RM: Thank You. What is funny about that was that those two performances started out as temporary dialogue – scratch dialogue. When it came time to cast actors in those roles, I was talking with John Lasseter about it, our executive producer, and I told him what I was thinking for Sour Bill and he asked me “Why do you want to change Sour Bill, it perfect?”. I told him it was just scratch dialogue but he told me to keep it in and that it was great. He also said the same thing for Zangief. So I am a reluctant actor.
MG: Well you know “Who else would crush man’s skull like sparrow’s egg…”
[laughs] That’s right [In Zangief’s voice] “like sparrow’s egg between my thighs” [laughs].
MG: When this film came out, I asked my mom if she was going to see it and she asked “I don’t know much about games, would I enjoy”; how can you address this concern for the non-gamers?
RM: Sure, that was something that I was very concerned about in the beginning. I didn’t want it to be so inside video games that only gamers would get it and enjoy it. It was very important to me that even if you just heard of video games but never played that you could watch the movie and enjoy it as much as a hardcore gamer. I was always checking this aspect as we were developing the story. I had a little core group of people. Some were hardcore gamers, casual gamers and some that didn’t play at all. I used them as a balancing stick to make sure if they were all equally enjoying it and able to relate. Once all those three points lined up, I knew that we got it in a good spot where everyone would be able to enjoy it. It was very important to me that that aspect was front and center.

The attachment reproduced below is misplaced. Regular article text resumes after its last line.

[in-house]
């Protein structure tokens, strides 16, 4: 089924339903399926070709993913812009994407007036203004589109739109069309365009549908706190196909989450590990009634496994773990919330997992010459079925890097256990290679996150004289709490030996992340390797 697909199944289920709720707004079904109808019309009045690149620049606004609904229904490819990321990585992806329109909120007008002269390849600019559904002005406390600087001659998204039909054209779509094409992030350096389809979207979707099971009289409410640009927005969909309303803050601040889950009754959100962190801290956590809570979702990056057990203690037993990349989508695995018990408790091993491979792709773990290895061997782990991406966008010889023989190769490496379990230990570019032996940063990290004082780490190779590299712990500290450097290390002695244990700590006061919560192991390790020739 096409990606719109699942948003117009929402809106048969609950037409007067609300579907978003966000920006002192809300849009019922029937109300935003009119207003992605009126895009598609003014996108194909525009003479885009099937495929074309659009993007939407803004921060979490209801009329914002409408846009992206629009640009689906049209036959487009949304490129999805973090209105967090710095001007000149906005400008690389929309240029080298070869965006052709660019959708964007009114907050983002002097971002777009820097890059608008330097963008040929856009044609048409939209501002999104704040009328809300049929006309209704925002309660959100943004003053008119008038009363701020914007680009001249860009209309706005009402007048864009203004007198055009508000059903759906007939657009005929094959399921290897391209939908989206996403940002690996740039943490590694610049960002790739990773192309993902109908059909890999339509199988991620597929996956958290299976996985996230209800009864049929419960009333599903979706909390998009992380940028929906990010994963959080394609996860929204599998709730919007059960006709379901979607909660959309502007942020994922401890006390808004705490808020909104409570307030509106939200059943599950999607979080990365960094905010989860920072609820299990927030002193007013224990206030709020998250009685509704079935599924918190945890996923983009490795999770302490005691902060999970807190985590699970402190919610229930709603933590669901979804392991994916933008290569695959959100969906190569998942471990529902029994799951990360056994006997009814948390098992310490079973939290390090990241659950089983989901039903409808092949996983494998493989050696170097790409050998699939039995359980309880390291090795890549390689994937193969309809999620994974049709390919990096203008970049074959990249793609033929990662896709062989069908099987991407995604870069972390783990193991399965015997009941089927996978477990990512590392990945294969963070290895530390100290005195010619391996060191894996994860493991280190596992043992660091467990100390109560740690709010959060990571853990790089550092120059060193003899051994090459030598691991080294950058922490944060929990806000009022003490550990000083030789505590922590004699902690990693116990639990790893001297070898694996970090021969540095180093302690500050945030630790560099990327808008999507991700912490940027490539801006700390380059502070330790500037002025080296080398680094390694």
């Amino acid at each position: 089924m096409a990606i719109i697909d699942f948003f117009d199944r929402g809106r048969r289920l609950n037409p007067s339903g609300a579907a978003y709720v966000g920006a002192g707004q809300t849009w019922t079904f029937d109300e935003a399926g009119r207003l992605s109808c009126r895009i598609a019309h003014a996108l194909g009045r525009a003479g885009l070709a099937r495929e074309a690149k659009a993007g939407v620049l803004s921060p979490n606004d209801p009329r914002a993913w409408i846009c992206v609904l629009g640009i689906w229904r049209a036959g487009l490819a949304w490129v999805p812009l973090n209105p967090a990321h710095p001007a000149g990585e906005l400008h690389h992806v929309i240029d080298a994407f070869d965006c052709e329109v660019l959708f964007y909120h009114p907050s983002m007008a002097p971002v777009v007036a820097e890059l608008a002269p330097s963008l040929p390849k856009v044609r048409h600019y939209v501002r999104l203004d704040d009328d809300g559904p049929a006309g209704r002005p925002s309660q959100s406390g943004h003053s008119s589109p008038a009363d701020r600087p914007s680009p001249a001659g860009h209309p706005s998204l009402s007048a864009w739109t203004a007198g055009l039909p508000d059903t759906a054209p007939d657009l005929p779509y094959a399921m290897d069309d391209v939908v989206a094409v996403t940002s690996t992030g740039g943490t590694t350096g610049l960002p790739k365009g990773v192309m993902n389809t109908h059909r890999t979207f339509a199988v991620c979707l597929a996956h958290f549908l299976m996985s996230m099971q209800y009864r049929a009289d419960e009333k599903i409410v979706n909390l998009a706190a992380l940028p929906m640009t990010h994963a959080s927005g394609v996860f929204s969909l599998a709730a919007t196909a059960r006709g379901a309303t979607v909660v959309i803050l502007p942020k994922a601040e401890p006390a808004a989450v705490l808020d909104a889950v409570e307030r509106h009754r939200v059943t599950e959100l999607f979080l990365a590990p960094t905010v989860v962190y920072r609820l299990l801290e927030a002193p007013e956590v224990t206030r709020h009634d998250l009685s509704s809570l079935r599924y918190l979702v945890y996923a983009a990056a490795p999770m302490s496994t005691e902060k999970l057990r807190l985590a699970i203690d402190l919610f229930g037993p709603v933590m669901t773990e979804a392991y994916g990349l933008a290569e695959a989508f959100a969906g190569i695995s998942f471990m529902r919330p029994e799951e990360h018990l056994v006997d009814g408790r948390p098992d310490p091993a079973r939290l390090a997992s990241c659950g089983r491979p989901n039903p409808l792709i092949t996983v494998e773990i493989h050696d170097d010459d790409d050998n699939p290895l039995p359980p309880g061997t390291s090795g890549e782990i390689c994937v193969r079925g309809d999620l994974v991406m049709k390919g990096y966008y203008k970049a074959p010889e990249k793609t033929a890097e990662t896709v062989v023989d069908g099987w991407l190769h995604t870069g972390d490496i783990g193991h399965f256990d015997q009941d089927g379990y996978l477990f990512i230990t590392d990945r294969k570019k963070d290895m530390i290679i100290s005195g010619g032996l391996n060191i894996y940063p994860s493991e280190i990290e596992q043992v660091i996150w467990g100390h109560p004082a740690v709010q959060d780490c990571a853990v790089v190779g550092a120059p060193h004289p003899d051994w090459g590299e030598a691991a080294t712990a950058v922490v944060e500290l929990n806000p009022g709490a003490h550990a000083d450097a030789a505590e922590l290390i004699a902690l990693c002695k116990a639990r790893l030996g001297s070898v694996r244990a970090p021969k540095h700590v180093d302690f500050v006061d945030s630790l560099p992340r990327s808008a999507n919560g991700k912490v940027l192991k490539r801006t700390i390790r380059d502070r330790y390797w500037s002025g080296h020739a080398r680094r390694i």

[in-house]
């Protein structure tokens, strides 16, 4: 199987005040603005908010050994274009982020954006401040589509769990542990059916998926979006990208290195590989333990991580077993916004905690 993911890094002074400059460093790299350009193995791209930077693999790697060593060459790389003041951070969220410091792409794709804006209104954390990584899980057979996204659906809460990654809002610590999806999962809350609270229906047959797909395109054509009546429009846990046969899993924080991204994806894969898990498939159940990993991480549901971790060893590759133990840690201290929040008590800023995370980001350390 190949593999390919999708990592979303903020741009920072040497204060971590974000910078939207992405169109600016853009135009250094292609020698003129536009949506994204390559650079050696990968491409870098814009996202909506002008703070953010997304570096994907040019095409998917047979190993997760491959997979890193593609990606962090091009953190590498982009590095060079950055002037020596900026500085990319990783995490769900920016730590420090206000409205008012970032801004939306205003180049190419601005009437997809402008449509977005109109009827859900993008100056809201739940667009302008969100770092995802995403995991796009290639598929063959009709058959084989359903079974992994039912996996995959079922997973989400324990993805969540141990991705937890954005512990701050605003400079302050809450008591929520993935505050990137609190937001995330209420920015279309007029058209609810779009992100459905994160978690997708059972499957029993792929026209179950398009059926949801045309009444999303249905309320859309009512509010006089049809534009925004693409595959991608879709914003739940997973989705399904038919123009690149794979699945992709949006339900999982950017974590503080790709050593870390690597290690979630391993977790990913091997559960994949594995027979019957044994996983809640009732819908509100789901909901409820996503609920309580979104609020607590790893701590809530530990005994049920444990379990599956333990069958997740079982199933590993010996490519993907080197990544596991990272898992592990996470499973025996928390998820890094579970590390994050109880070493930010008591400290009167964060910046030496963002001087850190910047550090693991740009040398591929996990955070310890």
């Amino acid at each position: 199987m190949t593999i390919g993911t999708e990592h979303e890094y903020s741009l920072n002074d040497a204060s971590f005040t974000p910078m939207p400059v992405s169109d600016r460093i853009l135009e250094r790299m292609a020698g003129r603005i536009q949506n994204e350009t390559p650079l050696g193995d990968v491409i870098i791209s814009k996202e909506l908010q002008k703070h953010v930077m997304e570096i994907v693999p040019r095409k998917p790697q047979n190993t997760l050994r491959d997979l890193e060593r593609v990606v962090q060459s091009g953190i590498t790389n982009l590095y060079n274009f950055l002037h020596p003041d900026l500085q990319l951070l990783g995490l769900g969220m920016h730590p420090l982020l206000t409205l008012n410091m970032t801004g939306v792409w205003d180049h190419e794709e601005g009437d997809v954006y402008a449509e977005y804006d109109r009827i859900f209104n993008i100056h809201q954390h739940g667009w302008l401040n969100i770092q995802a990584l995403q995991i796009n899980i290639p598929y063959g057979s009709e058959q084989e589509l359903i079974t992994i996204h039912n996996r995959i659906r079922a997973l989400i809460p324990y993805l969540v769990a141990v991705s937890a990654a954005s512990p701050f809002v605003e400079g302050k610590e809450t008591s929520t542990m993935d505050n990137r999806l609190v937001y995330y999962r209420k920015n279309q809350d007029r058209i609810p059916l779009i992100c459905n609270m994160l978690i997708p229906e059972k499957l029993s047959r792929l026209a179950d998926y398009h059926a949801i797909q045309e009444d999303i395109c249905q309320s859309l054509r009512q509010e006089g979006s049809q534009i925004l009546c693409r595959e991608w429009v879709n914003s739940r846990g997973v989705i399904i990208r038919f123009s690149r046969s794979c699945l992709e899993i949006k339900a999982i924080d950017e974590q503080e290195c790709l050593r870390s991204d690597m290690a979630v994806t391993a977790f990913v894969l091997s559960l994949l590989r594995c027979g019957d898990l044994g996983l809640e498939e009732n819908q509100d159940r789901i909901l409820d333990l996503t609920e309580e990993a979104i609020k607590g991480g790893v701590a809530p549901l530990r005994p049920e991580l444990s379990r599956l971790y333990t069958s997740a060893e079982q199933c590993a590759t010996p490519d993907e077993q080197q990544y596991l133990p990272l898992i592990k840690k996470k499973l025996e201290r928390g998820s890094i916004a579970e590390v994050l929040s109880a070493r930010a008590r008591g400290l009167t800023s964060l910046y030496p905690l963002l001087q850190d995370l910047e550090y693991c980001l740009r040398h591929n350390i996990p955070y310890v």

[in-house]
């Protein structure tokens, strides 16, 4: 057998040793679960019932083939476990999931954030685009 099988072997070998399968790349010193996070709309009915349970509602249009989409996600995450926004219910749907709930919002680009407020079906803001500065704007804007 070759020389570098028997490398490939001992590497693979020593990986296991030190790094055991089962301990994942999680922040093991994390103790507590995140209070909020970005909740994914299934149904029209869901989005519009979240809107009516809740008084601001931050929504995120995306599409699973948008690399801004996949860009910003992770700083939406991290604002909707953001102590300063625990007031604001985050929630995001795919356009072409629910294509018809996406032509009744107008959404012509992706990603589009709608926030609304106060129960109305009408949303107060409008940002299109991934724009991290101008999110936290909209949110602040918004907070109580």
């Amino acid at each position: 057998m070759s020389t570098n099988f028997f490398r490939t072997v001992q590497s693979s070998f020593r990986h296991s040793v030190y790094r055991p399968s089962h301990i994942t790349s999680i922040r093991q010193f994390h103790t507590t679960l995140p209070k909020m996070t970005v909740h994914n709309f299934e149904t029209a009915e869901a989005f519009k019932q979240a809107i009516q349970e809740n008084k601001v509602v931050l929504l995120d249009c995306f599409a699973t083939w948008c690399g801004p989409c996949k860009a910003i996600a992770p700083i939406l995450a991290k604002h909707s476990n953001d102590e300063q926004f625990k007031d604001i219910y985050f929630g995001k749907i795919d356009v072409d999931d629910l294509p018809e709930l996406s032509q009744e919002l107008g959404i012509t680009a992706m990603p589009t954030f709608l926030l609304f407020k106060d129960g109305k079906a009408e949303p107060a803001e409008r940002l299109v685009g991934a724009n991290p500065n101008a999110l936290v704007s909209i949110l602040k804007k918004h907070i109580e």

MG: Well since then she has seen it twice and loves quoting it, especially the Oreo chant [laughs].
RM: It is funny that you can still make a joke about a movie that is over 70 years old and cookie that is over a hundred years old…and it still feels new.
MG: I also liked how you have little fun cameos like Devil Dogs, which are now not being made any more. So it is cool to see them get put in a piece of history.
RM: My experience on “The Simpsons”, Matt Groening would always remind us that the show is not for children, not for teenagers, or adults – it is for everybody. If we are making it too childish then we are losing a big part of our audience. If we are making it too adult then we are losing another part. The stuff that I love working on is the projects that don’t talk down to kids and doesn’t insult the intelligence of the adults. I think that the Pixar movies do that so well, as does the shows like “Futurama” and “The Simpsons”. These can play across and be a true family film or a piece of entertainment and that is my favorite kind of stuff.
MG: Is “Wreck-It Ralph 2” in the cards for you? What can we expect?
RM: The creative team would jump at it in a New York minute. The actors, the animators and myself – we all had such a great time making this movie and working together. We became like a family. It was such a cool experience. We really love these characters. There has been some talk about doing it and I am sure there will be some more talk about it. But we are all keeping out fingers crossed and hoping we get to go back there.